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Wednesday, January 17, 2007

Violence to Women

Last Sunday 14 January 2007, the local newspaper gave information about the increase of sexual abuse done to children in Semarang, my hometown. One Non Governmental Organization concerning with gender and human rights—LRC KJHAM—reported that among 247 rape cases during last year, 187 cases happened to children. The worst thing is that more victims were under five years old: 20 cases happened to children under five years old, while 167 cases happened to girls between 6 until 18 years old. The rapists mostly even were those who had close relationship with the victims, such as neighbors. The reason is because it is very easy to cheat children by giving them some money, candies or toys. When those children refuse, the rapists will threaten them. Usually, children will be afraid of the threat.

The launching of law to eliminate the domestic violence in 2004 seems not to have impact to reduce the violence done to women. It is shown by the increase of the violence done to women as noted by one Non Governmental Organization in Jakarta—Koalisi Perempuan Indonesia (Indonesian Women Coalition—in its press release on January 8, 2007. The highest increase was in 2004—80% compared to the previous year. In 2005 it increased 45% compared to the cases in 2004.

Does it mean that the law to eliminate the domestic violence doesn’t really work well to reduce the violence done to women? No. The law has opened people’s eyes that domestic violence is no longer a domestic case only so that the family—especially women that become more victims rather than men—has more courage to report to the police. Before 2004, people tended to hide the violence that happened in the family because people used to view it as personal/familial problem.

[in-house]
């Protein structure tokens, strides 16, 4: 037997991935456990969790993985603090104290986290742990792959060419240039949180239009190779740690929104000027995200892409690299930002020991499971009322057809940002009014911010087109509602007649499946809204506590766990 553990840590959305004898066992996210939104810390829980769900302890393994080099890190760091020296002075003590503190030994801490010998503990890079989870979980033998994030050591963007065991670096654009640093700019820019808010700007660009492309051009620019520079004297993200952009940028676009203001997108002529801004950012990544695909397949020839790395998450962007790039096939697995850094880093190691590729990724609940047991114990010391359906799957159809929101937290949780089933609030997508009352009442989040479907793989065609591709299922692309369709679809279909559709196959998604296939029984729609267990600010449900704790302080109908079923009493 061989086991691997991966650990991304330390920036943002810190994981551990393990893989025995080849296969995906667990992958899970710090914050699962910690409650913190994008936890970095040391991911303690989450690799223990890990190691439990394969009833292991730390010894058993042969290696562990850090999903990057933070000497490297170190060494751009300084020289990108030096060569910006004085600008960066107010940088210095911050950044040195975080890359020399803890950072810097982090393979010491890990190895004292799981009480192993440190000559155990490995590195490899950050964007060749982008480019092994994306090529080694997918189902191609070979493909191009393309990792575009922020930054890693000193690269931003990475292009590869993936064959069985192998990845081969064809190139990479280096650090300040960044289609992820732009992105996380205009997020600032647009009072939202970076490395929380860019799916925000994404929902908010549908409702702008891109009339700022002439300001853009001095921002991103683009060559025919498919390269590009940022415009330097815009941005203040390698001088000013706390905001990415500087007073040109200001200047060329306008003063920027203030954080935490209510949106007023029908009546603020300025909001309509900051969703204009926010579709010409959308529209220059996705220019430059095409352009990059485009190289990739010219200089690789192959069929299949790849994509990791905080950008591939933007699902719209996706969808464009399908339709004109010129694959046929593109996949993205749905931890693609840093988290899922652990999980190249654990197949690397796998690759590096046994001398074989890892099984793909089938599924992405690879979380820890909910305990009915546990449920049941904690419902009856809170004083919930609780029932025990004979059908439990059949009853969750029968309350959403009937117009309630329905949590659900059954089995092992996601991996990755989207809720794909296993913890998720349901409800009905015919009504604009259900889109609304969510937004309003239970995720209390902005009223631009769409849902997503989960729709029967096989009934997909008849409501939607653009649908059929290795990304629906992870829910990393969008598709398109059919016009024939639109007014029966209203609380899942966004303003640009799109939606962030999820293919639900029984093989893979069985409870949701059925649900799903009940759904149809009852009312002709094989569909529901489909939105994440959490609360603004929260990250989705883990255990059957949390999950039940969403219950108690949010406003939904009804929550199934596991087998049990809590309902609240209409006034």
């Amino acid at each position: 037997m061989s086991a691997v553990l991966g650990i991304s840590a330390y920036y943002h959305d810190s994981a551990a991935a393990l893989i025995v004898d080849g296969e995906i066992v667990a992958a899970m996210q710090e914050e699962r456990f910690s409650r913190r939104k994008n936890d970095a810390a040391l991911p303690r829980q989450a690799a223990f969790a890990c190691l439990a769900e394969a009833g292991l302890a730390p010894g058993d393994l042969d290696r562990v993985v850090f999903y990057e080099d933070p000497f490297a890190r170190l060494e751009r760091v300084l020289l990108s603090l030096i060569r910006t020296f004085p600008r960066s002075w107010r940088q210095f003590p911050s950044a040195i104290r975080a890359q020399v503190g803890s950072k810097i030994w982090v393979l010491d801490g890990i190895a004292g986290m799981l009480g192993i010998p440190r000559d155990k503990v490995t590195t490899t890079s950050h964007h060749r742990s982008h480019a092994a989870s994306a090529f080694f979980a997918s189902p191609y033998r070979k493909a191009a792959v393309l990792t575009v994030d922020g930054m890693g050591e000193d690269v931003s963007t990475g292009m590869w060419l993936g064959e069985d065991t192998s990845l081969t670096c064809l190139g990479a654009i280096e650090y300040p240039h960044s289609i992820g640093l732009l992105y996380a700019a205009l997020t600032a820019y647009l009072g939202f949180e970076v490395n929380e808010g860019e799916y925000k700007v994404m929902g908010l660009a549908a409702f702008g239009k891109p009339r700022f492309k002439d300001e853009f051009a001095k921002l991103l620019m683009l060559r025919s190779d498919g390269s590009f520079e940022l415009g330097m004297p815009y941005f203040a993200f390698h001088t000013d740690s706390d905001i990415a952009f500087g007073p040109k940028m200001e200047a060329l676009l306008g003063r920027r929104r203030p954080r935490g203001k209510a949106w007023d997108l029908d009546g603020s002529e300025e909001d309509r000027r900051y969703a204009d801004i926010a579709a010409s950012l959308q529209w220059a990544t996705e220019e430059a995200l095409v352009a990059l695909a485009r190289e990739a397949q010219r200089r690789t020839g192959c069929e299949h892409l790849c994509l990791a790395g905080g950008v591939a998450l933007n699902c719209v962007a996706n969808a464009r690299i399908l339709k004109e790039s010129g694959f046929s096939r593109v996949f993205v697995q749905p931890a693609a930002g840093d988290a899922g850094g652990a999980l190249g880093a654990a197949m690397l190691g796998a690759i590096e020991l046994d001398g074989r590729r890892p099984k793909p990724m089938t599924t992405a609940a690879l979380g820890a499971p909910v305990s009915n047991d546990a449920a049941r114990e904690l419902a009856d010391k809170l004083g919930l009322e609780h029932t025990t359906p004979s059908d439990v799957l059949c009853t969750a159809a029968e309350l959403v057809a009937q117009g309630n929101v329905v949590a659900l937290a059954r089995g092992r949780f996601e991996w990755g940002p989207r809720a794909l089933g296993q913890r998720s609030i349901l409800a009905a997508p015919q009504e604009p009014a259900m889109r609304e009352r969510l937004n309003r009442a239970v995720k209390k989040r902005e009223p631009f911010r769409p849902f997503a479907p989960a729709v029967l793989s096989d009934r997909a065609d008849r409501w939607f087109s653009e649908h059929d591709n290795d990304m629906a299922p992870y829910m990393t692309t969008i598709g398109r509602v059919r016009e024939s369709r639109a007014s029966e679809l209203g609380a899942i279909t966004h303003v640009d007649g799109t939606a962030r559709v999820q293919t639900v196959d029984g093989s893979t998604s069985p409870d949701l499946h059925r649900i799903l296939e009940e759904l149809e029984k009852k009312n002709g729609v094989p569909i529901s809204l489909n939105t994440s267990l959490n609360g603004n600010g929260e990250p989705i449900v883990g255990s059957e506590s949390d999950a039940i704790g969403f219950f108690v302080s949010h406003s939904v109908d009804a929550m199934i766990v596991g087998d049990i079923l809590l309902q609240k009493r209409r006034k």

Going back to the news I mentioned in the beginning of this article, the news stated one rape case that happened to a nine-year-old girl (raped by one neighbor.). The mother of the girl herself decided to report to the police although her husband said no need to do that. I am of opinion that the mother is familiar with the elimination of domestic violence law while the husband still thinks that it is a familial problem. In Indonesia—perhaps also in some other countries that have law to consider women’s bodies as the source of sin—women are always cornered when rape happens. Instead of punishing the rapist, society would try finding fault in the victim, such as what kind of clothes the victim was wearing at that time, whether the victim flirted the rapist, etc. the launch of the elimination of domestic violence law in 2004 was expected to see the case using the right point of view—to see the rapist as the criminal that has to be punished and to protect the victim as the victim, and not as the seducer.

PT56 13.00 150107

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